Editing, in any medium, can be a very bland topic of conversation—especially if the person at the other end is not an editor. An editor is often met with a look that enquires in all earnest, ‘Why would you choose to do this willingly?’ Following which some eye-rolling takes place, and yet another accusing question is hurled at you, ‘Why so eccentric? It is only editing! Not like you came up with the idea or created anything original in the first place.’
Editors are an incongruous lot. Often out of sync with the rest. I am one for the written medium. It all started rather instinctively.
Enter boss’ instinct—‘She can pull this off. Will definitely turn out be a lot cheaper than hiring one who actually knows what to do. I can include a lot more in her work responsibilities, especially if she is not aware of the time and effort required to carry them out. Her ignorance of what the work entails is especially blissful for my burgeoning budget.’
Enter my instinct, whimperingly—‘I can do this. With no formal training in English language whatsoever, and absolutely no warning of the various idiosyncrasies that accompany it, I most definitely can. My boss thinks I am capable and it is her book. I am sure she knows what she is doing. Fairly certain. Just hold your breath and dive right in. You will be fine. Hope floats.’
I went about all that I was asked to do in the best possible way, made known to me through books and websites. They were the neon lighting on my dark and lonesome highway, consistently averting a crash and burn incident. As I sat at my desk, procaffinating, after a gruelling 6-month stint, I wondered if there were others just like me, groping in the dark, hanging on to their recommended style guides for dear life.
On a day, when I was hoping for an alien abduction to put me out of my misery, a design intern at work could not contain her excitement. She discovered a Book Design course being offered by the Seagull School of Publishing. It came up during a random lunch conversation. Her description of the School intrigued me enough to look it up. I needed something to hold onto before the wave of indecision about the way forward swept me away in its unforgiving fold. I sound desperate. I was desperate. The page loaded and I caught sight of the words that made me smile unabashedly.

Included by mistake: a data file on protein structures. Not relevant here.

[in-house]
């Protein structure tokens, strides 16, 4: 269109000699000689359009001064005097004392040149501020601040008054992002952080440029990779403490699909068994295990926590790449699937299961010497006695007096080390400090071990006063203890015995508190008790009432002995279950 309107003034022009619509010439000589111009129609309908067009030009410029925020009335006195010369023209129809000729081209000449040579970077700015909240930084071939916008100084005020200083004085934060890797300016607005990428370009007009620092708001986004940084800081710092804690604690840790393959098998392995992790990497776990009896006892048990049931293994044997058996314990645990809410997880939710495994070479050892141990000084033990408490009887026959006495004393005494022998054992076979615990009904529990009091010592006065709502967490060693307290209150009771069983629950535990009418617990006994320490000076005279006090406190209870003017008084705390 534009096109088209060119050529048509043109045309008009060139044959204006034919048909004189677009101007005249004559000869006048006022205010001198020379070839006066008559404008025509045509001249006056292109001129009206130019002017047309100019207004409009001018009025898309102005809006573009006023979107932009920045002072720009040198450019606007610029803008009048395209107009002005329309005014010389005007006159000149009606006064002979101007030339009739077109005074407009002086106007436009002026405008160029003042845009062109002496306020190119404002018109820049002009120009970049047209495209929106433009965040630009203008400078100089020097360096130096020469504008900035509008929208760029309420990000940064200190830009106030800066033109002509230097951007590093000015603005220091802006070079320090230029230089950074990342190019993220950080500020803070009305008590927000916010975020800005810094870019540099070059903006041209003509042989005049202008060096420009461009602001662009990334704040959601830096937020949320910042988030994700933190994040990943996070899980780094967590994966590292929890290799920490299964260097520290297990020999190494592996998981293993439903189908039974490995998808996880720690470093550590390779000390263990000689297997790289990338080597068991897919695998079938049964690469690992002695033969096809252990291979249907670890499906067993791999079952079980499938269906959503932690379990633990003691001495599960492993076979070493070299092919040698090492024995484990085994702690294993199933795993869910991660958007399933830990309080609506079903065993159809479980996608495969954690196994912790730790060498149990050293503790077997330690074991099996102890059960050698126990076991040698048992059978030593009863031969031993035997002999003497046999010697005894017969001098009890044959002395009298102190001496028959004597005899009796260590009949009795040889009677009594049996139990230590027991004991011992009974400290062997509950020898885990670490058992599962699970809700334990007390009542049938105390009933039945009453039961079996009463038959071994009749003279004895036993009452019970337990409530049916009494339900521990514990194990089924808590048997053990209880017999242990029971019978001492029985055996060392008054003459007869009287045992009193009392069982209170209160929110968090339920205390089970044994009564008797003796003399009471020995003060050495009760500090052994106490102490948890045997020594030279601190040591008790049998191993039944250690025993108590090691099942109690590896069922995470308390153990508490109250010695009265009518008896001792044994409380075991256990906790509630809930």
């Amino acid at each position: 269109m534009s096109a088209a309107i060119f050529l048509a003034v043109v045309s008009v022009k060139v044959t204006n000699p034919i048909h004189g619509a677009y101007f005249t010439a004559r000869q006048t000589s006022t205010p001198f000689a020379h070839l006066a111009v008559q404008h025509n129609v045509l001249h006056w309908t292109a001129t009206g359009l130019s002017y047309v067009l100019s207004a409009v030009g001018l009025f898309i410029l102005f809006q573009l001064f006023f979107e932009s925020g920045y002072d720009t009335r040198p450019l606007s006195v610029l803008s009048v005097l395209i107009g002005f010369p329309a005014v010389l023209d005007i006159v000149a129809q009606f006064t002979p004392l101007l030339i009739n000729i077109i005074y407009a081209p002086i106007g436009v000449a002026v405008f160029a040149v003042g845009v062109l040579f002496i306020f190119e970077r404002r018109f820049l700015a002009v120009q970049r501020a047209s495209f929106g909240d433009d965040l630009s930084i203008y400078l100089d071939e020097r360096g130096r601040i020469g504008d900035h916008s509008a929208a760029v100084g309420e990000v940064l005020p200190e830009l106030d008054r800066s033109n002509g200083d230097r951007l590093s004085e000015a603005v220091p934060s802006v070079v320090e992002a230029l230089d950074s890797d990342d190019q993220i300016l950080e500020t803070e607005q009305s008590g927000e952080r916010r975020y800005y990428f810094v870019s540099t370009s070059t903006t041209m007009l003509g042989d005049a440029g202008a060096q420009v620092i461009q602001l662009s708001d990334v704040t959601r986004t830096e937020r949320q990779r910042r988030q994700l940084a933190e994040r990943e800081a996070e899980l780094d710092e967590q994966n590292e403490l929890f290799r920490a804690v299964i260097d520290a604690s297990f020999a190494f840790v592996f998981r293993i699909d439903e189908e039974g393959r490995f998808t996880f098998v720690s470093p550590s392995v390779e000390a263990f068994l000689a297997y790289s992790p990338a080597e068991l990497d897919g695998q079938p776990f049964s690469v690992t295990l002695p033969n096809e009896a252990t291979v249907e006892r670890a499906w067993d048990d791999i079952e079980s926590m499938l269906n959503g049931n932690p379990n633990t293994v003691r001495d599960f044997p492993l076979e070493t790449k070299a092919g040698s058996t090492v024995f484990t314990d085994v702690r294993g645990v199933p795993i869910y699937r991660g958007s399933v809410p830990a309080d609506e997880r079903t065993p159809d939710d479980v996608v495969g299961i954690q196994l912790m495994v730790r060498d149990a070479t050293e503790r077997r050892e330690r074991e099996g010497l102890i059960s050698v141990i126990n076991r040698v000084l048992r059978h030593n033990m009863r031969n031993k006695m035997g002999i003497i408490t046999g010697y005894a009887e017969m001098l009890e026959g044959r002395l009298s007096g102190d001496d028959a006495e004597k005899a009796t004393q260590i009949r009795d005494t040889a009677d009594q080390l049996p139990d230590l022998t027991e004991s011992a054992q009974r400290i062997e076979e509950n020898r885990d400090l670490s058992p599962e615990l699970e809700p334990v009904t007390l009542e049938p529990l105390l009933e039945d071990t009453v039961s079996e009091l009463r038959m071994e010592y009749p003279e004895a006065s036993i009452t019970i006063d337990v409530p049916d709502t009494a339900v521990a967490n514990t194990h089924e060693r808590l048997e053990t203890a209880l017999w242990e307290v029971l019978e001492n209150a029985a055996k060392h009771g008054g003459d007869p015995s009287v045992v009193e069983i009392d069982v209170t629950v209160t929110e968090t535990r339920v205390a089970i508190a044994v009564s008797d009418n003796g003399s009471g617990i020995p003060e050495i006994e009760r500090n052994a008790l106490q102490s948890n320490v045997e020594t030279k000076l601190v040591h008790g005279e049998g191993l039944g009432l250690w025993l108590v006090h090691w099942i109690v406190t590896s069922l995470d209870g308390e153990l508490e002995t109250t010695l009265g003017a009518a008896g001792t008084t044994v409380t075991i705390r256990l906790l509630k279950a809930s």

The Seagull School of Publishing, Calcutta, offers a professional course in Editing . . .
A 3-month, full-time course being offered at the School in Calcutta. The logistics made it seem a little out of reach. Uprooting yourself and living in the City of Joy for three months did not seem so joyous at the time. I jostled with the idea and, after some consideration, abandoned it.
I am flaky, so I gave the online eligibility test. The advanced nature of the test brought me spiralling back to the physical world I inhabited. It helped determine the expectations one had from an individual hoping to be an effective editor. I wanted to get through now more than ever. The course had to be the next course of action. Undoubtedly. I was spared any further existential agony when I received an email from the School, confirming that I had been accepted for the Editing course.
I looked up at the ceiling in my living room and expressed my gratitude. An atheist was converted that day. For an hour. I said I was flaky.